Online jeweler Blue Nile has agreed to be acquired by private equity firm Bain Capital for nearly $500 million or $40.75 per share.
Online jeweler Blue Nile agreed to be acquired by a private investor group for nearly $500 million, sending its stock soaring nearly 34 percent Monday.
The Seattle company said it will be acquired by funds affiliated with investment firms Bain Capital and Bow Street.
The all-cash deal, in which Blue Nile stockholders will receive $40.75 per share, represents a 34 percent premium over Blue Nile’s closing share price on Nov. 4, according to the company.
The Seattle company went public in 2004, and its stock peaked at close to $100 in 2007. For the past year, its shares have fluctuated between $22 and $39. It closed Monday at $40.76.
Most Read Stories
- The five priciest Seattle-area homes last year sold for a combined $113M. Four went to mystery buyers. VIEW
- Special sunglasses, license-plate dresses: How to be anonymous in the age of surveillance WATCH
- Snohomish County elementary school teacher found dead from hypothermia
- New software flaw could further delay Boeing’s 737 MAX
- At gun-rights rally, Washington state Rep. Matt Shea gives fiery defense, talks of nation's 'real enemies' VIEW
In recent quarters, Blue Nile has struggled with flat sales and crimped profits as jewelry prices declined.
It reported Monday that in the latest quarter, net income fell to $1.29 million from $1.98 million a year earlier, while sales decreased to $105.1 million from $109.9 million.
Recently, Blue Nile has been experimenting with small brick-and-mortar showrooms in malls — an avenue company executives find promising.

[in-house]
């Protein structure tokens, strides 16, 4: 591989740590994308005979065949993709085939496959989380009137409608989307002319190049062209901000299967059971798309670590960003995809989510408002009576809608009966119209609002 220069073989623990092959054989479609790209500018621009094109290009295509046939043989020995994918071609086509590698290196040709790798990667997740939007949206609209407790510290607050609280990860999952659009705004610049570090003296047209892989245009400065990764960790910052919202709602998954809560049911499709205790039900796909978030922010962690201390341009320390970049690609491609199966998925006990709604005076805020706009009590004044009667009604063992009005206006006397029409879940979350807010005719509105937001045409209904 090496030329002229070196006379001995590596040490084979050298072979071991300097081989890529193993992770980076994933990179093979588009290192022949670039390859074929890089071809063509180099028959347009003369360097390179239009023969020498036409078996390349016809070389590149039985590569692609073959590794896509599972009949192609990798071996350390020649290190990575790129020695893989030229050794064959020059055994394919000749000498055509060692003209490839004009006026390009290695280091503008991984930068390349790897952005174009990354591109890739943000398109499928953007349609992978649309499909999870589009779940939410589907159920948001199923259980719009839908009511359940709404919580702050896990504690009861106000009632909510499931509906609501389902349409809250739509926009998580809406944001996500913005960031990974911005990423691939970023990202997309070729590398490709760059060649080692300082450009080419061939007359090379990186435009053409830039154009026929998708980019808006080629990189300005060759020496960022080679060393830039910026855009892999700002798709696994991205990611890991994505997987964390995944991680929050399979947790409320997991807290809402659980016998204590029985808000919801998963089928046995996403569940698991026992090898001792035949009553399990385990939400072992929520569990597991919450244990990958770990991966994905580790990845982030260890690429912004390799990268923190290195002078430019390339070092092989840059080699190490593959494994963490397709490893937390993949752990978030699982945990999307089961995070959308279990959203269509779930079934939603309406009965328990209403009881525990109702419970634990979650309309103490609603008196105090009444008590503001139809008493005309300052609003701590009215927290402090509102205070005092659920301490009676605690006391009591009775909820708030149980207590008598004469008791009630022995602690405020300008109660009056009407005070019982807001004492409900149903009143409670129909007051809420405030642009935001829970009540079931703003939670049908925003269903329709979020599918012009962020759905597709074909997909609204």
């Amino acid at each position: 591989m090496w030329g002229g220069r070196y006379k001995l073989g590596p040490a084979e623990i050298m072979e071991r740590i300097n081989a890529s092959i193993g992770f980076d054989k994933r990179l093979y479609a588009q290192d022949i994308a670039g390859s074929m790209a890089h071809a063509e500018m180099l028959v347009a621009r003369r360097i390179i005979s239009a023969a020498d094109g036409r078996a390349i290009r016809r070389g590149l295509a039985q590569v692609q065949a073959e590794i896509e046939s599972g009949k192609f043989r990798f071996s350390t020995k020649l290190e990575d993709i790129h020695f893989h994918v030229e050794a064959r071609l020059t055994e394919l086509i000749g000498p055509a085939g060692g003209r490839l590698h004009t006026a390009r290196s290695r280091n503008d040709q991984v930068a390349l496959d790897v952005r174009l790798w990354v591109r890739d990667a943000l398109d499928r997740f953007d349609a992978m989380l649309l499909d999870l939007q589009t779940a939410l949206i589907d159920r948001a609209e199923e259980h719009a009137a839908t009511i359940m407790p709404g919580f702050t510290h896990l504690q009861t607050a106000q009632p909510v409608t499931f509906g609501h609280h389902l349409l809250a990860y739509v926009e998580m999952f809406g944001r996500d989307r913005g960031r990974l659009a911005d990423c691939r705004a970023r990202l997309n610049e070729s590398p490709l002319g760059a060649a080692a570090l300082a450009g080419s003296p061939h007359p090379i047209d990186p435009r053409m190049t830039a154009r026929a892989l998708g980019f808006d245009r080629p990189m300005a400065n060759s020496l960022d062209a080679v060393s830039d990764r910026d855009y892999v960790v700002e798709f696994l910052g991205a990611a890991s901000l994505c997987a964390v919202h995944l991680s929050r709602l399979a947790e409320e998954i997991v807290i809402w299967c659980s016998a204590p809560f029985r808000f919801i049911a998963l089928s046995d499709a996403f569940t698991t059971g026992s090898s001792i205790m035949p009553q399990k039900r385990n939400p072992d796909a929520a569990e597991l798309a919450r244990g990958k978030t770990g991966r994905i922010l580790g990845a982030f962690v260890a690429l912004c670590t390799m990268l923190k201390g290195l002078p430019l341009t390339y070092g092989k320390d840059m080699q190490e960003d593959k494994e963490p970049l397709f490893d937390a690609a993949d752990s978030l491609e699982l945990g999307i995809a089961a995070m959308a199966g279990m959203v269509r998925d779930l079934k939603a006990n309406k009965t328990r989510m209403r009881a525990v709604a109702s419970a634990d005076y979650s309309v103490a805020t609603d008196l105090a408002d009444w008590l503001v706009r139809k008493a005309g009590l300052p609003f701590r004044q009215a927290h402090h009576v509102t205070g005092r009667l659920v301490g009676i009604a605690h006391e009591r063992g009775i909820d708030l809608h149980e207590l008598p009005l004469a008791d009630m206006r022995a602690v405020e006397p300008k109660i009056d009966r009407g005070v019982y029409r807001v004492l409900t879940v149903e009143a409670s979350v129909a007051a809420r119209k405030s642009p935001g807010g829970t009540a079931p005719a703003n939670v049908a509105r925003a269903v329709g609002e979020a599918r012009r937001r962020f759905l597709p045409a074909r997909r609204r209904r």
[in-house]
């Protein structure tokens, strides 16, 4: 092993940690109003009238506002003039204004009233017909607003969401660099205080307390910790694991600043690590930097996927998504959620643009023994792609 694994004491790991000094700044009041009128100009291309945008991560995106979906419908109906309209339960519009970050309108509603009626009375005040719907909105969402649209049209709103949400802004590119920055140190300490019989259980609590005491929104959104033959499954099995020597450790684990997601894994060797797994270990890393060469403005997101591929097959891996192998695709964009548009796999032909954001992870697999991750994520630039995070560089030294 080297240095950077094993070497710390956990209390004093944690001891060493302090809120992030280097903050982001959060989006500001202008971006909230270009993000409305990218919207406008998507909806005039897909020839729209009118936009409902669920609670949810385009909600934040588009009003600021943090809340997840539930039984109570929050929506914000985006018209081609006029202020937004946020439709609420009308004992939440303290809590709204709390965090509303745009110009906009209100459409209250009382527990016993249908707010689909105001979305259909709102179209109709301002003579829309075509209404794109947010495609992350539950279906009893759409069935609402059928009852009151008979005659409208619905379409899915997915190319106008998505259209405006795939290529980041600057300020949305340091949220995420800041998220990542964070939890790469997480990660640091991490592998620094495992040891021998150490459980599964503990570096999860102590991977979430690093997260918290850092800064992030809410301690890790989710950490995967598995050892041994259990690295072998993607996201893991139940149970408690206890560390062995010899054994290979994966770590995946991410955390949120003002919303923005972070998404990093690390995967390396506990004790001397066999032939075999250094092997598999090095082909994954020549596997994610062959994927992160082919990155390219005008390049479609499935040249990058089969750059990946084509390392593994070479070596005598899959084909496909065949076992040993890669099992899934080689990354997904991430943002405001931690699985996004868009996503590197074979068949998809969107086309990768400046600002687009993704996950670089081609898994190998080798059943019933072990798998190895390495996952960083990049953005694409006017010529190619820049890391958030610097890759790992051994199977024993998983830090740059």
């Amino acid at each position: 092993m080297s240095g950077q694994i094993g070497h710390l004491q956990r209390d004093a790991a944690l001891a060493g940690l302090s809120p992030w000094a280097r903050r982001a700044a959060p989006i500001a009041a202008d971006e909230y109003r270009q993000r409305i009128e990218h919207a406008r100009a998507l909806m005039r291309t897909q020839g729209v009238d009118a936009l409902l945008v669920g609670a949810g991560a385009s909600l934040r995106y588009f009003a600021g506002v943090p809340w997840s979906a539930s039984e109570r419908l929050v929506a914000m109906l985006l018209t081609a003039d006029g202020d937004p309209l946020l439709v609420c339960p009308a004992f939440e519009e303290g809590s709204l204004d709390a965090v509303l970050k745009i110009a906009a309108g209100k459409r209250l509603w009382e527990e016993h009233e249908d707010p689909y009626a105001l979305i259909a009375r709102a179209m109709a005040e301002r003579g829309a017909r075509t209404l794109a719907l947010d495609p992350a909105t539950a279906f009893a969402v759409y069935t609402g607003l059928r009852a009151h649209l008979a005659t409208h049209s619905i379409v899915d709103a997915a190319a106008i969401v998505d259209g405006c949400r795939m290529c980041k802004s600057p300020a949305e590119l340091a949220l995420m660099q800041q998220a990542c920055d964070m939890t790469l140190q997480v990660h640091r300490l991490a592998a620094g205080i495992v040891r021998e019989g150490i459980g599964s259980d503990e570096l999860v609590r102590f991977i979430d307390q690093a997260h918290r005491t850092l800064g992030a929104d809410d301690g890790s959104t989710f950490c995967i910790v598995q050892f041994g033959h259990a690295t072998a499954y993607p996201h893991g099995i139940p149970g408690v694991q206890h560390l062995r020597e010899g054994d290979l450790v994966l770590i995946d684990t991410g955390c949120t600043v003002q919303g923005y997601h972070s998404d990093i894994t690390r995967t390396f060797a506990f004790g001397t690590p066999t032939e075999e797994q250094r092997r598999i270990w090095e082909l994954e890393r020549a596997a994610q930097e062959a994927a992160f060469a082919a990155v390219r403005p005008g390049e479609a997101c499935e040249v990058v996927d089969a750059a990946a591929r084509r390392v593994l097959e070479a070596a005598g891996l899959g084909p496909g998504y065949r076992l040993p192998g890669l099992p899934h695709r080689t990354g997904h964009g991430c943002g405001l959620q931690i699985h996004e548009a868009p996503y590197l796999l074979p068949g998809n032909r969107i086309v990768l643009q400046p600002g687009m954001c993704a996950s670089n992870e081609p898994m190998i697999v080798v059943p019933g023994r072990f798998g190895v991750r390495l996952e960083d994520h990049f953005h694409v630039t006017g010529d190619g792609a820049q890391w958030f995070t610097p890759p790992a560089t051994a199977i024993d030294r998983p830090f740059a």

“Blue Nile will continue its innovative drive that has disrupted the diamond industry and made us the smartest, easiest, and most pressure-free way for consumers to buy a diamond,” Blue Nile chairman and CEO Harvey Kanter said in a statement.
The transaction is expected to close in the first quarter of 2017. The merger agreement allows Blue Nile to seek alternative acquisition proposals for the next 30 days.
“This is an opportunity to acquire a true disrupter in a fundamentally attractive and growing segment of the diamond industry,” said Ryan Cotton, a managing director at Bain Capital Private Equity.
Neil Saunders, managing director of retail research at consulting firm Conlumino, said the deal makes sense for both Blue Nile and the buyers.
“From the investors’ point of view, the opportunity is to get on board with a fast-growing retailer and a fast-growing concept in what is still a very lucrative part of the retail market: the jewelry sector.”
What’s attractive about Blue Nile is that it seems to be engaging millennials, which some more traditional jewelers are struggling to do, Saunders said.
“The jewelry sector is changing, including how people shop for things like engagement and wedding rings,” he said.
For Blue Nile, the move makes sense because it needs an influx of investment and expertise as it opens more showrooms and tries to get to the next level.
“They will benefit from the investment piece and the expertise” in brick-and-mortar store and omnichannel operations, Saunders said.